So where does that leave the Pump House, which is a key part of the James River Park? The roadway is the only vehicular access to the park and its closure will block at least three potential work projects that depend on passage through that street.

The Pump House has been undergoing renovations for the past decadeFirst on the priority list, an estimated $50,000 in repairs to the roof are needed to patch a widening hole and help secure the structure. This is essential to the preservation of the Pump House.

Secondly, Richmond-MORE and James River Park workers had been approved to begin building 2-3 miles of biking and hiking trails in the woody hillsides at Dogwood Dell, which is across Pump House Road from Pump House Park.

Third, there have been tentative plans for the installation of electricity, a water supply, toilets and possibly an elevator in the Pump House. Those plans are part of a long-range restoration of the Victorian-Gothic treasure, which was designed by the great Richmond city engineer Col. Wilfred Emory Cutshaw and built in the 1880s.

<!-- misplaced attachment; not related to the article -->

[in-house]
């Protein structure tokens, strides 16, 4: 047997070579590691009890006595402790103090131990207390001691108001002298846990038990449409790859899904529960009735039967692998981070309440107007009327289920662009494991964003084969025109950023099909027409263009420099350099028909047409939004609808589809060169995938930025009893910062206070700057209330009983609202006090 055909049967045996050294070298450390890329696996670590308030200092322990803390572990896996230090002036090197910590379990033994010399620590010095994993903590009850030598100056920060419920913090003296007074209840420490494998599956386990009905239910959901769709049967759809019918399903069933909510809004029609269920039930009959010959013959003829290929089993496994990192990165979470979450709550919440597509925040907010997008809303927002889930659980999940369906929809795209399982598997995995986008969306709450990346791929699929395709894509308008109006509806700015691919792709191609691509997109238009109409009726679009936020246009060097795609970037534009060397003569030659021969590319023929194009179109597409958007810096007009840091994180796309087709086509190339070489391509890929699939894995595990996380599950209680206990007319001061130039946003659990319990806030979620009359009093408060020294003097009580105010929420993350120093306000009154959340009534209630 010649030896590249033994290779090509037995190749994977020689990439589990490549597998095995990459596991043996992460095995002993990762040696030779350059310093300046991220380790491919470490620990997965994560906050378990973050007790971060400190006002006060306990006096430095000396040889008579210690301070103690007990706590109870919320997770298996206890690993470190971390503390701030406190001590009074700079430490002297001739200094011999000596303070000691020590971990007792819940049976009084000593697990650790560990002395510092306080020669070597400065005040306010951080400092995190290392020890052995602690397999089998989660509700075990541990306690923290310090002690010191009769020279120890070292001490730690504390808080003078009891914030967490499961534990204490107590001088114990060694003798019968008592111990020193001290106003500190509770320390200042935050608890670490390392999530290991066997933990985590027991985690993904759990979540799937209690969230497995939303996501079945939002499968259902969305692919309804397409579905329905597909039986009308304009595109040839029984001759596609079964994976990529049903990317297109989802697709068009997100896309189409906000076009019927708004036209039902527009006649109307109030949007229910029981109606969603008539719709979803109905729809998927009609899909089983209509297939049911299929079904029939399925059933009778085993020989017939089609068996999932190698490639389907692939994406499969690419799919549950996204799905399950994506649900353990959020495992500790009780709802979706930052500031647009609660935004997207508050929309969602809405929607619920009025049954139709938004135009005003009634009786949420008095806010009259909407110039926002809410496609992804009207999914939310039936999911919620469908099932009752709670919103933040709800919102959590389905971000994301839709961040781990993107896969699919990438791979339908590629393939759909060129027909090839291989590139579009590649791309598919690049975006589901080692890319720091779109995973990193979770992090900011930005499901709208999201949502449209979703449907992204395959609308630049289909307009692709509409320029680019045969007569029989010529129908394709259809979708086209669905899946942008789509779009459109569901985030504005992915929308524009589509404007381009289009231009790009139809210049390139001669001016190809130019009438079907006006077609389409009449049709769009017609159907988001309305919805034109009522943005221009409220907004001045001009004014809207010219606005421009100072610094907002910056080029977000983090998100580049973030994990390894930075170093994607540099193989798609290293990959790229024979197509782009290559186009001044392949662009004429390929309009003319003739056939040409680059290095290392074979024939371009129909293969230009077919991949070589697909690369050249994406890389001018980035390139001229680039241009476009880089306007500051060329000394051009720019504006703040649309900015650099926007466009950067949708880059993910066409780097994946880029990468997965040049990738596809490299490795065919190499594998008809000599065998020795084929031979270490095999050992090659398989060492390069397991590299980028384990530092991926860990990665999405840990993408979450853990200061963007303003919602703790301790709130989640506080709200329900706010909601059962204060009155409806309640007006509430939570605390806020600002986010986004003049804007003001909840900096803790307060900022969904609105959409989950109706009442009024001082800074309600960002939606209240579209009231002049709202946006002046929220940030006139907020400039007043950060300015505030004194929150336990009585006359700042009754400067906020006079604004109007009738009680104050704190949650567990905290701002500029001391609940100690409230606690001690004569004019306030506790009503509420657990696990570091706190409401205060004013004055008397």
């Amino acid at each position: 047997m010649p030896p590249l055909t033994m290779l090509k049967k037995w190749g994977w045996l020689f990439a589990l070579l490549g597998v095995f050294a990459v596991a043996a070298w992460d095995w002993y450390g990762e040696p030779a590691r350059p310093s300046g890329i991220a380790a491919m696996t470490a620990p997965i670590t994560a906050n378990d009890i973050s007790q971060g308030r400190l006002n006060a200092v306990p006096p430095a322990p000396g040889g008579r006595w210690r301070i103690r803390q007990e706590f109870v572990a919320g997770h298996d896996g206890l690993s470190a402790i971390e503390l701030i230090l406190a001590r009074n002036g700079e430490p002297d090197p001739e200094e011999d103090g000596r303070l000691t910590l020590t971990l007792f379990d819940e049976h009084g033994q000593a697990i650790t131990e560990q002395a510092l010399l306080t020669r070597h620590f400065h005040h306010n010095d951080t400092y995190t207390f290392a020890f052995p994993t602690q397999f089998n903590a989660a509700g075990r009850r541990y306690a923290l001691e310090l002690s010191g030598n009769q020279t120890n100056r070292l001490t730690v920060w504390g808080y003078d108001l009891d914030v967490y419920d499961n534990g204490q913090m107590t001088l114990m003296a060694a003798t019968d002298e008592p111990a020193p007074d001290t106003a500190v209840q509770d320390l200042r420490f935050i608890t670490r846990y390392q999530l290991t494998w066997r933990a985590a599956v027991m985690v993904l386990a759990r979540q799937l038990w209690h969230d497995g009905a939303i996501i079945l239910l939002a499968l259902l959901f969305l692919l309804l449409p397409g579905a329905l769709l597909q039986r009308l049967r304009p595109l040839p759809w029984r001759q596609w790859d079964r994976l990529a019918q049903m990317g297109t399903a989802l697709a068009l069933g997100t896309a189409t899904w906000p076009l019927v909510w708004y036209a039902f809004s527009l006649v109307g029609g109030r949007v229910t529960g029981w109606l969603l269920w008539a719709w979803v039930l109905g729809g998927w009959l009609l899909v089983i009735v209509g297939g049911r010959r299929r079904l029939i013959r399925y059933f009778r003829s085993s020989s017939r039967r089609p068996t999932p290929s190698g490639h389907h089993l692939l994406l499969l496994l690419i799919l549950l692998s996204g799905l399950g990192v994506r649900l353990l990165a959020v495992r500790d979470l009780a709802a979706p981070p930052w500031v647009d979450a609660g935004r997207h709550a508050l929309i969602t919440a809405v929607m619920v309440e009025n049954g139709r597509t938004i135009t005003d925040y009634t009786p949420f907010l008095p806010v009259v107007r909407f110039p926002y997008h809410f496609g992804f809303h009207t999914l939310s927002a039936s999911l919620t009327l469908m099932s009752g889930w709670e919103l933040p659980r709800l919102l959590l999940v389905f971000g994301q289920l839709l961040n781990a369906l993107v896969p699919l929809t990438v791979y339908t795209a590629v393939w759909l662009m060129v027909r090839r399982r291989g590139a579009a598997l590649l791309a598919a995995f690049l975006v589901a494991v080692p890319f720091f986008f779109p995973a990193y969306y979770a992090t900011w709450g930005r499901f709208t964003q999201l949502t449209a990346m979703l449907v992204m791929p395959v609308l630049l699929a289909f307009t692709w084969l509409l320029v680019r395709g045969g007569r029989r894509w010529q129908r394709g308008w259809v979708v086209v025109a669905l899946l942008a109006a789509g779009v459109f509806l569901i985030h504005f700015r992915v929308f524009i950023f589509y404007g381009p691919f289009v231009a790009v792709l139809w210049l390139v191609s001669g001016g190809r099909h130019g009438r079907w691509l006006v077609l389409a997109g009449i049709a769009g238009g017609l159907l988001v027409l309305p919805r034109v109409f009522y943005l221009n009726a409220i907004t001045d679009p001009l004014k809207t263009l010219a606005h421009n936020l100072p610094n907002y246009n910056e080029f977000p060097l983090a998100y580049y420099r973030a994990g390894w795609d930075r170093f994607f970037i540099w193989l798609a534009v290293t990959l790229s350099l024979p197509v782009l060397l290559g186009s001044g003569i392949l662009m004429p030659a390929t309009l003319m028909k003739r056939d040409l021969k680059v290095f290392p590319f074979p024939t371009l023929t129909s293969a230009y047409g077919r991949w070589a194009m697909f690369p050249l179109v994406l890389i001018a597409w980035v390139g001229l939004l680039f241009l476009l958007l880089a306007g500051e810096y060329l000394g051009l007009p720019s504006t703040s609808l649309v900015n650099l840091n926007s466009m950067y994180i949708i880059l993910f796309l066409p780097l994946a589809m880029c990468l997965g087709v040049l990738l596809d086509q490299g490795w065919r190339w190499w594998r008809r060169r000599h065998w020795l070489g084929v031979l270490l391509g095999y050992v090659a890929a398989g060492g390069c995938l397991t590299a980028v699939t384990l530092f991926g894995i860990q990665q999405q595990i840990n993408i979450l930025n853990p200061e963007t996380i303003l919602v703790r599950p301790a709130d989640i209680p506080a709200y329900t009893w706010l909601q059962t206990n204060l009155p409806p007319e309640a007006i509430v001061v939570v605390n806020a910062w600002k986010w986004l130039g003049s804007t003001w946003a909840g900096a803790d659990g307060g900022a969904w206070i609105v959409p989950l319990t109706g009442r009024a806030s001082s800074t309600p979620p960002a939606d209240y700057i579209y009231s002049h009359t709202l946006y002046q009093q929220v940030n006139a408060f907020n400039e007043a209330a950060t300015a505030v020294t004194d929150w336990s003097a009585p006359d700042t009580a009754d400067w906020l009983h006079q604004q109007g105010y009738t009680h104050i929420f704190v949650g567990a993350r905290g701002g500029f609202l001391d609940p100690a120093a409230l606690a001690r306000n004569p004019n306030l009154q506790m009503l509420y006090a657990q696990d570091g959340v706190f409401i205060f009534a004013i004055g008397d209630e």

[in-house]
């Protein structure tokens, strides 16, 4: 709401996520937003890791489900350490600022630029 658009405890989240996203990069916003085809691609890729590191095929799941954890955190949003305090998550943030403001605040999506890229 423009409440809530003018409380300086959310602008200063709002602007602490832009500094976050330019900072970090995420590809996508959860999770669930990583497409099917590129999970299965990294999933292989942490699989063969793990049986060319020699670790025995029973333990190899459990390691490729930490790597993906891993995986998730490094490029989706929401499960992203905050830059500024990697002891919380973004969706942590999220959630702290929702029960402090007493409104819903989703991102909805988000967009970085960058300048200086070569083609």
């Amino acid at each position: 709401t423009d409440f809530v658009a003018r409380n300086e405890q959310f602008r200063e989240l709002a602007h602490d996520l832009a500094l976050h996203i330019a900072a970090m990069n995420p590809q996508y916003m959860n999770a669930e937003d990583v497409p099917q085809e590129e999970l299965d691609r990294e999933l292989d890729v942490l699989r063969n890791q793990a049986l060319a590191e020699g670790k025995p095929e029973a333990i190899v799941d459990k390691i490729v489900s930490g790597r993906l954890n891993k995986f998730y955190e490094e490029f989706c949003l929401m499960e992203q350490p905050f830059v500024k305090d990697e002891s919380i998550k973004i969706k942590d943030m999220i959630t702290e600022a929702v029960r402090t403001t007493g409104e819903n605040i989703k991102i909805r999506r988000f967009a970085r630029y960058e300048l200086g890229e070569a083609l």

Besides those plans being put on hold, there is a more damaging potential hazard for the massive granite structure. With no well-intentioned people visiting — and by default — monitoring the park, does that leave it vulnerable to suspect behavior? Vandalism? Crime? Public sex? These are all structural and perception issues that the park has been saddled with for years until the past couple where momentum had shifted toward restoration and renewal of that grand historic edifice.

The Pump House has been under renovation for the past decade, mostly by volunteers. Until the full renovation is complete, it is considered to be a “stabilized ruin.” By not addressing the damage to the roadway in a more timely manner, is it leaving the Pump House vulnerable to further deterioration?